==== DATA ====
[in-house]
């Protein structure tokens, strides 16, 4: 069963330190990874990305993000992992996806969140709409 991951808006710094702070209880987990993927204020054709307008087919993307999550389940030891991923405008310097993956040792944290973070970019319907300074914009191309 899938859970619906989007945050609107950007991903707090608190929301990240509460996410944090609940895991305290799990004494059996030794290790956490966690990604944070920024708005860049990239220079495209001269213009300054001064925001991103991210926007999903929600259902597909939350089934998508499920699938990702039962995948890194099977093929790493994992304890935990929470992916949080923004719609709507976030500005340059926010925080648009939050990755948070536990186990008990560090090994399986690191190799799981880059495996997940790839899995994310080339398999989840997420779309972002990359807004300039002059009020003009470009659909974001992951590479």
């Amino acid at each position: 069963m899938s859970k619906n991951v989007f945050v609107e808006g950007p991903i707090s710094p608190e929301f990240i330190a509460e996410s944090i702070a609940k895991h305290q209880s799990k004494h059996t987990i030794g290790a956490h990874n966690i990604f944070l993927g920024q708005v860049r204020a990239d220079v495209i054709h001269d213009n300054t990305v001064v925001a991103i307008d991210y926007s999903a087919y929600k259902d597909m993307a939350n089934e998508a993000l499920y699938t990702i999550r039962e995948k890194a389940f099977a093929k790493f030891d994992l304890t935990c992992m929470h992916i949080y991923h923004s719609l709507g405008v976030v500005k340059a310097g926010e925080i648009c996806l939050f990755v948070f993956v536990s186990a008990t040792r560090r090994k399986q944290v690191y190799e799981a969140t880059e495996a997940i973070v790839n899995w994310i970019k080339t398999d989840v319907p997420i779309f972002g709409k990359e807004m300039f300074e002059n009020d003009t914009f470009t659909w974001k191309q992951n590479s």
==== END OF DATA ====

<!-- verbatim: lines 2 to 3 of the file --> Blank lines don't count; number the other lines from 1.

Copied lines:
């Protein structure tokens, strides 16, 4: 069963330190990874990305993000992992996806969140709409 991951808006710094702070209880987990993927204020054709307008087919993307999550389940030891991923405008310097993956040792944290973070970019319907300074914009191309 899938859970619906989007945050609107950007991903707090608190929301990240509460996410944090609940895991305290799990004494059996030794290790956490966690990604944070920024708005860049990239220079495209001269213009300054001064925001991103991210926007999903929600259902597909939350089934998508499920699938990702039962995948890194099977093929790493994992304890935990929470992916949080923004719609709507976030500005340059926010925080648009939050990755948070536990186990008990560090090994399986690191190799799981880059495996997940790839899995994310080339398999989840997420779309972002990359807004300039002059009020003009470009659909974001992951590479």
């Amino acid at each position: 069963m899938s859970k619906n991951v989007f945050v609107e808006g950007p991903i707090s710094p608190e929301f990240i330190a509460e996410s944090i702070a609940k895991h305290q209880s799990k004494h059996t987990i030794g290790a956490h990874n966690i990604f944070l993927g920024q708005v860049r204020a990239d220079v495209i054709h001269d213009n300054t990305v001064v925001a991103i307008d991210y926007s999903a087919y929600k259902d597909m993307a939350n089934e998508a993000l499920y699938t990702i999550r039962e995948k890194a389940f099977a093929k790493f030891d994992l304890t935990c992992m929470h992916i949080y991923h923004s719609l709507g405008v976030v500005k340059a310097g926010e925080i648009c996806l939050f990755v948070f993956v536990s186990a008990t040792r560090r090994k399986q944290v690191y190799e799981a969140t880059e495996a997940i973070v790839n899995w994310i970019k080339t398999d989840v319907p997420i779309f972002g709409k990359e807004m300039f300074e002059n009020d003009t914009f470009t659909w974001k191309q992951n590479s």